Beirut's aftermath – shattering as 15 years of civil war
Just a few seconds changed Ayoub Jouni's life forever. Jouni had been a taxi driver for 21 years. When several thousand tons of ammonium nitrate exploded in the port of Beirut, Jouni was driving his taxi through a district of the city directly adjacent to the port. It was about 6 pm on 4 August 2020. All of a sudden, the windows of his car shattered, debris from nearby buildings brought down by the shock wave from the blast perforated the roof, rocks came crashing down on his left leg. Jouni knew immediately that something was terribly wrong. Doctors would later tell him that they had to amputate his leg. When he came home from hospital a week later, his world had changed irrevocably, he says. It had shrunk, shrunk a lot.
Jouni lives with his second wife, Samar, in a flat in Khandaq al-Ghamiq, a poor, predominantly Shia part of Beirut. He can see the port from the roof terrace of the house. Now, however, Jouni is sitting on his bed, trying to find the words to explain what happened to him. He is 63 years of age and wears a white shirt and glasses. He explains that he lost his left leg because of the explosion and later found that he was unable to move his right leg.
While treating his amputated leg, doctors gave him an injection in the wrong place in his back. Ever since, he has been lame in his right leg. He goes on to say that a splinter took the sight in his left eye and relates how, within the blink of an eye, he lost almost all bodily functions. Since the explosion, he has been confined almost entirely to his flat. "Sleep, pray, sleep, pray," he says, summing up his daily routine. His life, says Jouni, ended with the explosion.
It has been three months since the explosion in the port of Beirut. Images of the gigantic mushroom cloud went around the world. One of the reasons the world was so outraged by the blast was that it was an avoidable catastrophe: for years, 2,750 t of ammonium nitrate had been stored without proper safety measures at the port. And the government knew about it. As recently as July, safety experts told both the Lebanese president, Michel Aoun, and the former prime minister, Hassan Diab, how dangerous the situation was and how devastating the consequences of an explosion would be. And still, the highly explosive chemicals were not moved.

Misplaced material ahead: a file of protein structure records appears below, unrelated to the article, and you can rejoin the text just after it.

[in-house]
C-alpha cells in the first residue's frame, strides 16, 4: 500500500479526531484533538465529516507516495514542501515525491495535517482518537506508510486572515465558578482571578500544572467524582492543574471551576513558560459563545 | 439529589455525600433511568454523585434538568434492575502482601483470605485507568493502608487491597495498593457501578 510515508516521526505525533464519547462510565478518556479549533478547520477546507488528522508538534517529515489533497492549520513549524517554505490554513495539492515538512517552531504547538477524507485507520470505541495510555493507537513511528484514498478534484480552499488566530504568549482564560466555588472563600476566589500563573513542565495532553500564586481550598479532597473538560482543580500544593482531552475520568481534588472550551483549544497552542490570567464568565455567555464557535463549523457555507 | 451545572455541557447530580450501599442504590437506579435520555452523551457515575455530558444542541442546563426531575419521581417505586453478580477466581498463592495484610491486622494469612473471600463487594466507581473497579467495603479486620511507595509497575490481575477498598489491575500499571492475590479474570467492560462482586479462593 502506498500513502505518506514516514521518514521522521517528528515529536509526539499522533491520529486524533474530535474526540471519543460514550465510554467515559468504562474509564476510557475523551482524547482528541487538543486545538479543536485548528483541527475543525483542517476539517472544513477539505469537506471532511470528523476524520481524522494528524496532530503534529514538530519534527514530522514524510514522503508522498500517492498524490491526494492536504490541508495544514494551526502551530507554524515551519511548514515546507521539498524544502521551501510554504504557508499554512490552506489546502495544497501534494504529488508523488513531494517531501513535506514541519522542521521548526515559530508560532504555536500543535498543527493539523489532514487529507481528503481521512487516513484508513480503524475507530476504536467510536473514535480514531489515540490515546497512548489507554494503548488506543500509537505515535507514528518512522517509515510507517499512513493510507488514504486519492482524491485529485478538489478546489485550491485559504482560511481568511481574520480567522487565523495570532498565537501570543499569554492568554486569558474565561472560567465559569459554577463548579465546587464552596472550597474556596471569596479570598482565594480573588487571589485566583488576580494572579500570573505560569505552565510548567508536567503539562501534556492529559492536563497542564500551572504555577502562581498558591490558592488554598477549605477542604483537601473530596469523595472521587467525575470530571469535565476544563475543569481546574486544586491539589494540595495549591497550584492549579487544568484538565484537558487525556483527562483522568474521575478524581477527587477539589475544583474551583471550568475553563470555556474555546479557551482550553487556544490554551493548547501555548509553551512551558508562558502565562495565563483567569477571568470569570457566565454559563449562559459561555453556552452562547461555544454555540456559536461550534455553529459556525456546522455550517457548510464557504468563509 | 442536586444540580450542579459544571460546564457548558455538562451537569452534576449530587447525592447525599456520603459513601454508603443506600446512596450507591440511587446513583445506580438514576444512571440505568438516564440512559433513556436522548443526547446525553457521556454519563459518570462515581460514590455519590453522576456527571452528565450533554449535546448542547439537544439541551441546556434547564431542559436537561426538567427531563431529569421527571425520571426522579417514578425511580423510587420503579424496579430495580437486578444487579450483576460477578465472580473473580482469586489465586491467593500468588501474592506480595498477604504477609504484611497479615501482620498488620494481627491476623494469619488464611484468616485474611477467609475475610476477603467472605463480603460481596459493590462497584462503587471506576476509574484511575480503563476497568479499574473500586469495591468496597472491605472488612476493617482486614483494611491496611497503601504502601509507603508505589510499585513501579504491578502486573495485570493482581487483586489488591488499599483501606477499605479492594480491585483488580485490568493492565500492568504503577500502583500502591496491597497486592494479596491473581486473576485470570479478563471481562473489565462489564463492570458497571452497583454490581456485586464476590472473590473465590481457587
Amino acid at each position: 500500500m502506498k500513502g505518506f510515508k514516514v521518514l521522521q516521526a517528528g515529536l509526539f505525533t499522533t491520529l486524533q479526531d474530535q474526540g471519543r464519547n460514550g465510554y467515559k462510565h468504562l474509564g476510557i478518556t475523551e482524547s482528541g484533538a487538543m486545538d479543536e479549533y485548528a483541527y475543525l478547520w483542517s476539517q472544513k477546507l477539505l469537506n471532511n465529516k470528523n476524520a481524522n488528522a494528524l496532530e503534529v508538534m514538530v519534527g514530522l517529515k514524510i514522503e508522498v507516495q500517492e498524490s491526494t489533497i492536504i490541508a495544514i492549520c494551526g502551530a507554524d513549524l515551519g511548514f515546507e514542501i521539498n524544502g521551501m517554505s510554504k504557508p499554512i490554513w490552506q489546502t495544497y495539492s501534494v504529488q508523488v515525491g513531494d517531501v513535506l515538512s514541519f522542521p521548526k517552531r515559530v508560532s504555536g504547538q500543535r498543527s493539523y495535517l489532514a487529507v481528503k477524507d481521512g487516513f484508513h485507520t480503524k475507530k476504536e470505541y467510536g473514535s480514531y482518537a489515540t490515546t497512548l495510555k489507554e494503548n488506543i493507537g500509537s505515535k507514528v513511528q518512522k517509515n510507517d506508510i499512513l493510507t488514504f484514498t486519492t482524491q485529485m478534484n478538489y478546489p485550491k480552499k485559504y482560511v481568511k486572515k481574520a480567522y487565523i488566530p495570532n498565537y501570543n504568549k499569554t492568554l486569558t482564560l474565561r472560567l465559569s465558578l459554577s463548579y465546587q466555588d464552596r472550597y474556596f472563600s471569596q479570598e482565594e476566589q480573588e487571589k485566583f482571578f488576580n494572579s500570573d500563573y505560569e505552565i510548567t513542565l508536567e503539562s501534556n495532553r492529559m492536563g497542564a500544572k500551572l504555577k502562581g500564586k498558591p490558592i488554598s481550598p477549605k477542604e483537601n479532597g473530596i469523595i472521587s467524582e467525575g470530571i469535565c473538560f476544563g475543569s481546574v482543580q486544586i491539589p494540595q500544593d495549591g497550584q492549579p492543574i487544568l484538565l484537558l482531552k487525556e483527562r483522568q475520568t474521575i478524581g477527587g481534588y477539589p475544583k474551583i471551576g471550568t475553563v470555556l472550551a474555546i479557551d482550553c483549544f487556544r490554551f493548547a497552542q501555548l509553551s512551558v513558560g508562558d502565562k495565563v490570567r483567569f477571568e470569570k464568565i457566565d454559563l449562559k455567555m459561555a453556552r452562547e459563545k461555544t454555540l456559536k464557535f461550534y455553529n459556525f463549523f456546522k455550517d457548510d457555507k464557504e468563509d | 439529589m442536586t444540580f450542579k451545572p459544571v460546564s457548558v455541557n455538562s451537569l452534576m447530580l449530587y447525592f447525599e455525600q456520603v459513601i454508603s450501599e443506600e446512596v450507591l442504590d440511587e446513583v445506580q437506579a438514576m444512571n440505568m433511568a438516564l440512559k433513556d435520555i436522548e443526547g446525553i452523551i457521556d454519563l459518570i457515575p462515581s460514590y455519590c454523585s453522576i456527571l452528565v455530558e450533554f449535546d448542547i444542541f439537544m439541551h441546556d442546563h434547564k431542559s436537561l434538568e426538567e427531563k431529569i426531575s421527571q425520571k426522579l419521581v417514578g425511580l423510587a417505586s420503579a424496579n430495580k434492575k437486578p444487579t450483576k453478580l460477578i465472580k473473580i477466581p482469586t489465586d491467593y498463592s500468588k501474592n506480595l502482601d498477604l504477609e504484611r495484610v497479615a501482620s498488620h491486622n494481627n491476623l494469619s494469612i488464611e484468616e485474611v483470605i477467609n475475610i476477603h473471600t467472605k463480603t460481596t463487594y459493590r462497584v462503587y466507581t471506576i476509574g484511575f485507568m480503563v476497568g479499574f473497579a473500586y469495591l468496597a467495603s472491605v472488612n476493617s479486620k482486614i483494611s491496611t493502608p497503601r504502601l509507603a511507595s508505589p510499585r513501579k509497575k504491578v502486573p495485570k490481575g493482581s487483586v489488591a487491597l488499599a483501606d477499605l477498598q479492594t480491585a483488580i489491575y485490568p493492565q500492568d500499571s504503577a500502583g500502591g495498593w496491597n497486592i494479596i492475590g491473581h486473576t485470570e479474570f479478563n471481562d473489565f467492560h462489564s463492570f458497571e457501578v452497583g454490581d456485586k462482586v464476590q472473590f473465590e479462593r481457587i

Although a number of port workers were arrested after the explosion, no one at the top level of government was held responsible for it. European heads of state expressed their shock and promised to help the people of Lebanon. French President Emmanuel Macron even travelled to Beirut, embraced survivors in front of the cameras and pledged to help the Lebanese people. The EU swiftly provided millions of euros worth of emergency aid.
Since then, things have gone very quiet. Yet no other event in recent decades has rocked the country as badly as this. Today, it is very clear that the explosion was a massive rupture.
A total of 191 people lost their lives as a result of the explosion, over 6,500 were injured and about 300,000 were made homeless. Over 70,000 flats in over 9,000 buildings were damaged. The damage in only a fraction of the houses impacted by the blast has been repaired so far. There just isn't enough money for the reconstruction. The World Bank estimates that the damage to buildings and infrastructure runs to between 3.8 and 4.6 billion dollars.
The problem is, however, that Lebanon is broke. Other states and international organisations have stipulated that long-term help will only be given if the government implements a comprehensive package of reform. But Lebanon's political class is not willing to play ball.